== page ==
Issue 42- Hidden Histories Prompts

This edition is published in collaboration with students at Cedar Mount Academy (CMA) in Gorton. Brought together through Dr Kerry Pimblott’s AHRC-funded project, ‘Grassroots Struggles, Global Visions: British Black Power, 1964-1985’, we have been working with these students to think about ‘hidden histories’ of Manchester. Following talks and workshops, the students at CMA have produced Continue Reading

Made In Dagenham: The Fight for Equal Pay, by Amani Bates

In 1968 there were 55,000 men employed at Ford Motor Company’s Dagenham Factory and only 187 women. These female machinists were informed that their job had been degraded to ‘unskilled’ work resulting in reduced pay. Consequently, the women went out on strike demanding, quite rightly, their grading be changed, and that they be given the appropriate pay.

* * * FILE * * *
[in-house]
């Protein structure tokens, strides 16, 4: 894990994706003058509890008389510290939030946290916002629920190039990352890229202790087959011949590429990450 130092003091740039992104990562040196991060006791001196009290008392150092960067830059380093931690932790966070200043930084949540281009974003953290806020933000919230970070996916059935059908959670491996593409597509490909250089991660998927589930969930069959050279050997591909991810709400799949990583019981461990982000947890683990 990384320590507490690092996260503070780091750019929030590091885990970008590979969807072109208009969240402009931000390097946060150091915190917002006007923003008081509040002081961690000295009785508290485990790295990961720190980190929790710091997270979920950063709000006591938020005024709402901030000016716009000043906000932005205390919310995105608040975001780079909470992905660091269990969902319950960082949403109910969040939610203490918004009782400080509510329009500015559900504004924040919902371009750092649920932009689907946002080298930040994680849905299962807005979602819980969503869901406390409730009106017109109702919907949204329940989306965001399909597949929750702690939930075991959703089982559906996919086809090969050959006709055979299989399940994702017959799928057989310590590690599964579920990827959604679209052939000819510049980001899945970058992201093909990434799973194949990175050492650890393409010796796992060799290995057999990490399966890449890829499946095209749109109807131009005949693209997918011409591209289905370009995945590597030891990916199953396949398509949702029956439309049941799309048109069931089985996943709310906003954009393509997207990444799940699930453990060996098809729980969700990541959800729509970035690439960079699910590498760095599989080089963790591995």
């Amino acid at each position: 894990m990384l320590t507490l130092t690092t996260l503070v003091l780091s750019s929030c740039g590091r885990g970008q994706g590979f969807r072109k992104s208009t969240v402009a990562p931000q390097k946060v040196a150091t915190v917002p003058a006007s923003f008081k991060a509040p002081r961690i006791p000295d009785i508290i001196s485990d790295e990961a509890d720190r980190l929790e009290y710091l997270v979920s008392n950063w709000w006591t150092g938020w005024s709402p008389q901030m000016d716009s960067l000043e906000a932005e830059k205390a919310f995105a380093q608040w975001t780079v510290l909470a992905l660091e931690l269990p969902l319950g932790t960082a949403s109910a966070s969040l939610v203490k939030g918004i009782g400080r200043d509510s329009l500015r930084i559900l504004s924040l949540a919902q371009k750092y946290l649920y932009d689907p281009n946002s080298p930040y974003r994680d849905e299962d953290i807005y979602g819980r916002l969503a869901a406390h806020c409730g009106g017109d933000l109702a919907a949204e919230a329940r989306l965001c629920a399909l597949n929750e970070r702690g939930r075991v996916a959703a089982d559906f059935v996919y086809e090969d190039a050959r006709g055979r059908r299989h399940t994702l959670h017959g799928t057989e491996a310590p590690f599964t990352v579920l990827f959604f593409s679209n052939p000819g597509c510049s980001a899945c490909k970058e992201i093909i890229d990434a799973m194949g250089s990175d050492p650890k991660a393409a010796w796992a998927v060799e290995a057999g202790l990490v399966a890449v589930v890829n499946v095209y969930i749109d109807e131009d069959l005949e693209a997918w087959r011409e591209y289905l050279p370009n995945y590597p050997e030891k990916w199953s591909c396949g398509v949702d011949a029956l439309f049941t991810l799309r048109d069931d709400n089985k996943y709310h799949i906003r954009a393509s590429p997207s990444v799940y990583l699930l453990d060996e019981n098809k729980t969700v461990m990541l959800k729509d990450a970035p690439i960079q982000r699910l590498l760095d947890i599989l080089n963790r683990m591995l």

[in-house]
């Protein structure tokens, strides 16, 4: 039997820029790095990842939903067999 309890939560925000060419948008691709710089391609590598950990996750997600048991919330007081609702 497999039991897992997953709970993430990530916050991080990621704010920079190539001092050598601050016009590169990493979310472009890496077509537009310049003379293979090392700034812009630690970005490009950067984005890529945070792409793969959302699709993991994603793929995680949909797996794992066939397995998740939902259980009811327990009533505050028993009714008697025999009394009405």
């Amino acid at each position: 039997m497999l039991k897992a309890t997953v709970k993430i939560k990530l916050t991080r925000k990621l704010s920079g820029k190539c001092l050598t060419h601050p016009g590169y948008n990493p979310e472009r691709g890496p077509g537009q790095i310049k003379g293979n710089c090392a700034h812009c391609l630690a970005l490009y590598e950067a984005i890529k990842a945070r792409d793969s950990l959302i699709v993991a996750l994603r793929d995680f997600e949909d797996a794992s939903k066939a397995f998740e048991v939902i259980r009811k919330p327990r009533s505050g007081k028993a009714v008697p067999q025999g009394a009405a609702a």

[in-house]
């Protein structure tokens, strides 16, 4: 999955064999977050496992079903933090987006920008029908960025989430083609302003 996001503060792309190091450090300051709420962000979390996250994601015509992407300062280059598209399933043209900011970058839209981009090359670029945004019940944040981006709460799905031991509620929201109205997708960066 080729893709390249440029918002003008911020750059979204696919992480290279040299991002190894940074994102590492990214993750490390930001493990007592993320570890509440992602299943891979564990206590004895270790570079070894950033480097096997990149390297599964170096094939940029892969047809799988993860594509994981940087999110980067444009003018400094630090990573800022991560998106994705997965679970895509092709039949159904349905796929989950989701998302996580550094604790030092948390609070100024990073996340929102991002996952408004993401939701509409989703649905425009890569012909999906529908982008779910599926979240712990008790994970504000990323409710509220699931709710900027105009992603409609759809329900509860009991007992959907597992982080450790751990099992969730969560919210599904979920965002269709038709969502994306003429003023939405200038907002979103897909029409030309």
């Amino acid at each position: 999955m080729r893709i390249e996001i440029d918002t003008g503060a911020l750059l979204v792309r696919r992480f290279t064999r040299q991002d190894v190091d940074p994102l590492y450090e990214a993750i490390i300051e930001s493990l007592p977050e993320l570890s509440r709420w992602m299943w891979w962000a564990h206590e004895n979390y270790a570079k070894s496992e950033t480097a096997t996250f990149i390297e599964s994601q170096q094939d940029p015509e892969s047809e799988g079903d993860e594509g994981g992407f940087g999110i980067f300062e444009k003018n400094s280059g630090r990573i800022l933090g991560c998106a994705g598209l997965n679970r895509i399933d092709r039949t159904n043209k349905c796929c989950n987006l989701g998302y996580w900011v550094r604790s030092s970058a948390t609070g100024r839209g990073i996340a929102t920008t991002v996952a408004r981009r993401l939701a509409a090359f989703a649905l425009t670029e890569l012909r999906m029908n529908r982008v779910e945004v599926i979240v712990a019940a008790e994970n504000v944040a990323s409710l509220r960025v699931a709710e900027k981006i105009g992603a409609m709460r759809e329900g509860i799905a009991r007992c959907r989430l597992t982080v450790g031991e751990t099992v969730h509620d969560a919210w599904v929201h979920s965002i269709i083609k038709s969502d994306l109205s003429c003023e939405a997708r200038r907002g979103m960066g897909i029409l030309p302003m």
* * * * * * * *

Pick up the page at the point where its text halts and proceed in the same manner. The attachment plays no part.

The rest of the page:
Why Jewish Life Should Remain the Focus of Holocaust Exhibitions: Looking at the Imperial War Museum London, by Eve Nicholson

The Imperial War Museum London opened a ‘Holocaust Gallery’ in October 2021, and it contrasts previous exhibitions by presenting individuals as identifiable and ordinary people. The exhibition aims to provide a deeper understanding of the Holocaust by enabling the visitors to relate with the individuals portrayed.

La Sección Femenina, by Gianna Stanley

For almost 40 years, throughout the Franco dictatorship, the Sección Femenina was the organisation in charge of controlling Spanish women. Every aspect of women’s lives were politicised in order to promote ideal femininity centred around motherhood and domesticity. This article will explore to what extent the Sección Femenina contributed to the creation of these gendered ideals, and to what extent these ideals were disempowering.